The Blog Brigade stands with the Defense Department and the military community to respect, support and defend victims of domestic abuse. Preventing domestic abuse is a shared community responsibility. Read our post below for information on how you can help.
One in four women and one in nine men in the United States report being directly impacted by their experiences with relationship abuse. It seems that nearly everyone has a story about a time at a restaurant, the grocery store or even a school drop-off when they heard or saw something that just seemed off.
Maybe you heard someone speak to their significant other with hostility or disrespect, perhaps body language made you take a second look, or maybe there was even a glimpse of physical abuse.
Navigating relationship safety has become more difficult since the onset of the pandemic. Someone experiencing abuse within the walls of their own home likely doesn’t find comfort from the phrases “safe at home” or “We’re all in this together.”
We all have off days. We argue. And we’ve shouldered extra stress, especially over the past two years as many of us have spent more time at home. These factors present a scary scenario for someone at risk for, or already enduring, domestic abuse.
In the military community, we all have a duty to recognize the difference between couples who can’t seem to communicate and often disagree, and relationships in which one partner seems to always have the upper hand, belittles the other or acts with aggression.
Tuning in to the signs of domestic abuse is arguably more important than ever before. Maybe you begin seeing vague social media posts that make you worry about a friend or neighbor. Perhaps a friend opens up to you. Or, as living on an installation often allows, maybe you hear and see signs of abuse next door.
Consider the following warning signs from the National Domestic Violence Hotline:
- Their partner puts them down in front of other people.
- They are constantly worried about making their partner angry.
- They make excuses for their partner’s behavior.
- Their partner is extremely jealous or possessive.
- They have unexplained marks or injuries.
- They’ve stopped connecting with friends and family.
- They’re depressed or anxious.
If you know the person well, you may be able to pick up on personality changes, even with added distance between you.
How can I be an upstander without making the situation worse or risking my own safety?
If you have reason to fear for your or someone else’s immediate safety, call 911.
If you know the victim — if it’s a friend, a neighbor or a colleague — it’s OK to ask the obvious question: “Do you feel safe at home?”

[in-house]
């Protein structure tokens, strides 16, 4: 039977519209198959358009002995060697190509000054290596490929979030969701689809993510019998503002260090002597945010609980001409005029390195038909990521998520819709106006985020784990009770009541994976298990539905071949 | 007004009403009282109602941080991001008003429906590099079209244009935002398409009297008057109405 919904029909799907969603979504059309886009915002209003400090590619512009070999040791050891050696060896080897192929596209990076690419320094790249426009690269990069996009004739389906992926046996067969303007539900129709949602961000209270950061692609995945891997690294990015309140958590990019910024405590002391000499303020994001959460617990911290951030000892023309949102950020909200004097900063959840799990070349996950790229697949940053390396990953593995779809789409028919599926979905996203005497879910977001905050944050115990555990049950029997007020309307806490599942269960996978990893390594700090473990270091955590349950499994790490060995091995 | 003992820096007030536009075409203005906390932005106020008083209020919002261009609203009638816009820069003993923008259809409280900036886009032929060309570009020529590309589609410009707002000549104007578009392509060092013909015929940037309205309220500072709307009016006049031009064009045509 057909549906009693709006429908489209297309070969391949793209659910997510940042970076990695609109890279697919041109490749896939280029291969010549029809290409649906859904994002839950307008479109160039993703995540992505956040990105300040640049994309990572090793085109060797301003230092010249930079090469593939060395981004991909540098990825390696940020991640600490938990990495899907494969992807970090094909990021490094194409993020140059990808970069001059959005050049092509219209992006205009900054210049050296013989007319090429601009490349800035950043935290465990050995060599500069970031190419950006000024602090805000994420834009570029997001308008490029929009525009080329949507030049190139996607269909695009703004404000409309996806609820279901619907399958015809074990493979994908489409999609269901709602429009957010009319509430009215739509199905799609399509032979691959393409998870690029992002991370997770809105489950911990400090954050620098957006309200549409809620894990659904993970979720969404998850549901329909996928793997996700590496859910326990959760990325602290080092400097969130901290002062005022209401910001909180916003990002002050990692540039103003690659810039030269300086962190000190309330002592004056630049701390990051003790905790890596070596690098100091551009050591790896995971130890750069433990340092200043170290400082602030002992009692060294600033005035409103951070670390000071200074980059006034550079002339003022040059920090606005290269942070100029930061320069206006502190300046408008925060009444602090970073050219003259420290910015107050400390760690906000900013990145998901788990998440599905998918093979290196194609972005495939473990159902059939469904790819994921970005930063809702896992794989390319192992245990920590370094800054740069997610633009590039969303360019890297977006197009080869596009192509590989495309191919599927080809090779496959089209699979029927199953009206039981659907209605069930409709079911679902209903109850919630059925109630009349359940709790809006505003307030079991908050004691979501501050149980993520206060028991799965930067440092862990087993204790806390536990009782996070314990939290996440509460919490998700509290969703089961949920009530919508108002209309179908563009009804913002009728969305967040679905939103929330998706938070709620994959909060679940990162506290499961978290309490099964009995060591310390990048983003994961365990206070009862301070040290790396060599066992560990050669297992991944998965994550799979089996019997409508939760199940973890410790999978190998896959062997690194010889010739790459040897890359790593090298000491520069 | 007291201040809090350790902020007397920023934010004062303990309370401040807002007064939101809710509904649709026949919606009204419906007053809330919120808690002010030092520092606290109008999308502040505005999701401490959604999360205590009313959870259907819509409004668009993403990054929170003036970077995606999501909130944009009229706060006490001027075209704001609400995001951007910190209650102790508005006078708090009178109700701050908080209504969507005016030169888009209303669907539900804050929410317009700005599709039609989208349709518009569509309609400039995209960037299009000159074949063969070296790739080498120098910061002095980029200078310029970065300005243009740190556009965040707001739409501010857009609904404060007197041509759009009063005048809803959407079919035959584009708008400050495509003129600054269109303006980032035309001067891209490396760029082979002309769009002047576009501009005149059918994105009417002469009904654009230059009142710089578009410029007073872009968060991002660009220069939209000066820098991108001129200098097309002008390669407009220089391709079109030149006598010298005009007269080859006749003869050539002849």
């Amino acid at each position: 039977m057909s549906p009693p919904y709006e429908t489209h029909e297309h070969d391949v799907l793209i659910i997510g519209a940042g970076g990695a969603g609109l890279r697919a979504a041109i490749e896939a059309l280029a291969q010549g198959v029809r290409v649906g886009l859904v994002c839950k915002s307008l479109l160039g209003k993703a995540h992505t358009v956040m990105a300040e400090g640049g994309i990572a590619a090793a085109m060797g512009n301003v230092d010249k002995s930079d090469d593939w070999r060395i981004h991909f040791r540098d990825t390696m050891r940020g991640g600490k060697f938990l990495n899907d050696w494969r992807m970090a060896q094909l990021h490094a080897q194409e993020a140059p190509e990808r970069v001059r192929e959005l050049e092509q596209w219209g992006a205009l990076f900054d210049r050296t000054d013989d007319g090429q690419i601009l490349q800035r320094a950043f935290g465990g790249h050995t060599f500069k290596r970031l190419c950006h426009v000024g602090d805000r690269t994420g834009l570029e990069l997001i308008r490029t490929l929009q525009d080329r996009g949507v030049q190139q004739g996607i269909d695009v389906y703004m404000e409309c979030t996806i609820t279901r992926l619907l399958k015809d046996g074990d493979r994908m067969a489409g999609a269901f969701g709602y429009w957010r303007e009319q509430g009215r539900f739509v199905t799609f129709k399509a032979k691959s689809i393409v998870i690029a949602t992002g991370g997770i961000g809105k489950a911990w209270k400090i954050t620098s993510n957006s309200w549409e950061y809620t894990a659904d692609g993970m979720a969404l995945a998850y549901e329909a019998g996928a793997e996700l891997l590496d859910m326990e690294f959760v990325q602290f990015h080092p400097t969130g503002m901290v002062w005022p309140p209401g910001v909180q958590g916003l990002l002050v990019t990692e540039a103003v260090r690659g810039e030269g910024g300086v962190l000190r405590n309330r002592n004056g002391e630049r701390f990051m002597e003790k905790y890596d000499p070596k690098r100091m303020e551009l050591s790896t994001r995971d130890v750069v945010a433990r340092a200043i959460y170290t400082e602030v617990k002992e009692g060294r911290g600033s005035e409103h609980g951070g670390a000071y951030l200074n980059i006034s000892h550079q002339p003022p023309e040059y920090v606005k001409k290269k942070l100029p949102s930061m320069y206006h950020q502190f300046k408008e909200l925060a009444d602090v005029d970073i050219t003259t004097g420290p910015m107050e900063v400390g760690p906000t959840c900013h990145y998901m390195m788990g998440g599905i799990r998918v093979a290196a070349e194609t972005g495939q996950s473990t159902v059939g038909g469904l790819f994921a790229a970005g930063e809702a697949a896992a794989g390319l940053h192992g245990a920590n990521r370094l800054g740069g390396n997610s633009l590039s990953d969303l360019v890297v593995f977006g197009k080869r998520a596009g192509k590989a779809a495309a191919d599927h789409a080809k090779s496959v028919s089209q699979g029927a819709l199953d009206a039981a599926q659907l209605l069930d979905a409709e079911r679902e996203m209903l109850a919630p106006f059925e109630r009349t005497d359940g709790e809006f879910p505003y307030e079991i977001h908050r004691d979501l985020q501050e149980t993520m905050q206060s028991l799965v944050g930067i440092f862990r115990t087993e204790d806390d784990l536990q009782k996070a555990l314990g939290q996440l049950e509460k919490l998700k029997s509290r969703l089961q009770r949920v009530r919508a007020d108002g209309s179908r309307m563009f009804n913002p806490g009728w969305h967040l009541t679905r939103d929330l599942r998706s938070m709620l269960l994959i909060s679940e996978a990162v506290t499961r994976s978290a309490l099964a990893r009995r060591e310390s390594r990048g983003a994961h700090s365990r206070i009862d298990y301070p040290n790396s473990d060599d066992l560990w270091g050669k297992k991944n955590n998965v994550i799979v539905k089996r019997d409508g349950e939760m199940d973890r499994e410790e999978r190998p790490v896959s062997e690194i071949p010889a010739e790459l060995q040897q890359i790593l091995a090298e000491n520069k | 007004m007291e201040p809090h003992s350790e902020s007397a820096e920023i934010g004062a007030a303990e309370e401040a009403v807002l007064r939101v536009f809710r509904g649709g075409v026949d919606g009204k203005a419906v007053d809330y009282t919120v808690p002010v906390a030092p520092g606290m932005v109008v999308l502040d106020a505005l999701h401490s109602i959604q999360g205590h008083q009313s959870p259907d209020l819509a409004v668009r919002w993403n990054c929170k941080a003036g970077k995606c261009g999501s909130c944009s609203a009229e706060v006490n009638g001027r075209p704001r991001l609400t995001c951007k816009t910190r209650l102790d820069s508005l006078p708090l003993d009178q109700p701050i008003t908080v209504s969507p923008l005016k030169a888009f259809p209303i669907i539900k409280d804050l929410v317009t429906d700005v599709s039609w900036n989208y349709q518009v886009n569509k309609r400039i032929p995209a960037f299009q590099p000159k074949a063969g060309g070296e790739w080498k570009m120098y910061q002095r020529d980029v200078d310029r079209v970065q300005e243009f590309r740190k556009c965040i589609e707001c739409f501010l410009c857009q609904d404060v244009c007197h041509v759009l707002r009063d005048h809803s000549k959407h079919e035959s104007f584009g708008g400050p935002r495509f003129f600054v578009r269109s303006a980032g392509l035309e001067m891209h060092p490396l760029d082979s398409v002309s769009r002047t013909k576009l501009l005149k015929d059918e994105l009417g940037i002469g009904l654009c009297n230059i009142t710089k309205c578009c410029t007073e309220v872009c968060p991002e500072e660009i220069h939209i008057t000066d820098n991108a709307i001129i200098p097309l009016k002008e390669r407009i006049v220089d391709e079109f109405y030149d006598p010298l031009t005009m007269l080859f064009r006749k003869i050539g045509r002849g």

It’s OK to be concerned, and you can show your support by doing the following:
- Talk with them about the Family Advocacy Program. Do your best to remove the stigma and assure them that FAP can be a resource for their safety and the safety of any children in the home.
- Tell your friend to keep records of harmful or threatening actions, including texts, emails and social media posts. This can be useful in identifying patterns of behavior to create a safety plan, or down the line as evidence for law enforcement, if the abuse is severe and an unrestricted reportis made.
- Encourage them to practice safe internet browsingwhen searching for resources and support, especially with more people working remotely for work and school.
For situations that are concerning but not emergencies, you can share available resources and support. If someone you care about is experiencing domestic abuse, it can be difficult to know what to do. Your instinct may be to try and “save” them from their relationship or convince them to leave the person who is harming them.
The key thing to remember is that your job as an upstander is to support the victim’s choices — not to make decisions based on what you would do if you were in their situation.
Domestic abuse is about power and control, so one of the best ways you can help a person in an abusive relationship is to consider how you might help empower them to choose for themselves what is best for their safety and healing.
Your best bet for help is the nearest Family Advocacy Program. Save the number of the nearest FAP in your phone for quick reference. Victims (or others concerned for a victim’s safety) can call the National Domestic Violence Hotline at 800-799-7233, or chat with someone online.
The hotline can refer you or the victim to resources — including legal assistance and emergency and transitional housing options — wherever the victim is.
If you’re ever in doubt, think to yourself: “If I was in their shoes, what kind of support would I want someone to give to me?” Assure your friend, or anyone you know who may be experiencing domestic abuse, that they are not alone and that the military community has their back.
You can call Military OneSource at any time at 800-342-9647 to get advice on how to connect with your nearest FAP and locate a Domestic Abuse Victim Advocate, or speak with a non-medical counselor.
They can help you navigate what can be a stressful but critical time for you as a friend, family member or other loved one of somebody who is in an abusive situation.